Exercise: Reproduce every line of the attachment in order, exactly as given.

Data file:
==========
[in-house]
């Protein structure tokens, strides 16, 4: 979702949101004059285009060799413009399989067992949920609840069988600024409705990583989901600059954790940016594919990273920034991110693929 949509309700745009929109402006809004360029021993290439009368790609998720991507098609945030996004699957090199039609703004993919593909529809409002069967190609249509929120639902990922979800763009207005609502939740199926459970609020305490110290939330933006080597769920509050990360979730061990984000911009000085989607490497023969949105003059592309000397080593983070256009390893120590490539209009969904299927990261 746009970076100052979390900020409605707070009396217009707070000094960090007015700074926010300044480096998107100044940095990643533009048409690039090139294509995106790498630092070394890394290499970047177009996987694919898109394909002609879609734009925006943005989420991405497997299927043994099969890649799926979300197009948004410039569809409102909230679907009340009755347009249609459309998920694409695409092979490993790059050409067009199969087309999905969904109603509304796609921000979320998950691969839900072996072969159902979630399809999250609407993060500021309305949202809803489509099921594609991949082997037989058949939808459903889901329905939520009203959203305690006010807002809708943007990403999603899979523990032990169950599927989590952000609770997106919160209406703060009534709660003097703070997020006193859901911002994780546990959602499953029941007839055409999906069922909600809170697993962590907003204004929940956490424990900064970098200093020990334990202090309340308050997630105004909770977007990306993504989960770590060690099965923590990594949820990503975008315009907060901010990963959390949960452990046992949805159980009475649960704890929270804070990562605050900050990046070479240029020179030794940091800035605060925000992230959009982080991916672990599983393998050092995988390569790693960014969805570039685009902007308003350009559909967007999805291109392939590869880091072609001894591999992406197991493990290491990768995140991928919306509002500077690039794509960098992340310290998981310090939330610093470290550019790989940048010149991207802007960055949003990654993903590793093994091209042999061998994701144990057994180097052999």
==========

[in-house]
């Protein structure tokens, strides 16, 4: 979702949101004059285009060799413009399989067992949920609840069988600024409705990583989901600059954790940016594919990273920034991110693929 949509309700745009929109402006809004360029021993290439009368790609998720991507098609945030996004699957090199039609703004993919593909529809409002069967190609249509929120639902990922979800763009207005609502939740199926459970609020305490110290939330933006080597769920509050990360979730061990984000911009000085989607490497023969949105003059592309000397080593983070256009390893120590490539209009969904299927990261 746009970076100052979390900020409605707070009396217009707070000094960090007015700074926010300044480096998107100044940095990643533009048409690039090139294509995106790498630092070394890394290499970047177009996987694919898109394909002609879609734009925006943005989420991405497997299927043994099969890649799926979300197009948004410039569809409102909230679907009340009755347009249609459309998920694409695409092979490993790059050409067009199969087309999905969904109603509304796609921000979320998950691969839900072996072969159902979630399809999250609407993060500021309305949202809803489509099921594609991949082997037989058949939808459903889901329905939520009203959203305690006010807002809708943007990403999603899979523990032990169950599927989590952000609770997106919160209406703060009534709660003097703070997020006193859901911002994780546990959602499953029941007839055409999906069922909600809170697993962590907003204004929940956490424990900064970098200093020990334990202090309340308050997630105004909770977007990306993504989960770590060690099965923590990594949820990503975008315009907060901010990963959390949960452990046992949805159980009475649960704890929270804070990562605050900050990046070479240029020179030794940091800035605060925000992230959009982080991916672990599983393998050092995988390569790693960014969805570039685009902007308003350009559909967007999805291109392939590869880091072609001894591999992406197991493990290491990768995140991928919306509002500077690039794509960098992340310290998981310090939330610093470290550019790989940048010149991207802007960055949003990654993903590793093994091209042999061998994701144990057994180097052999």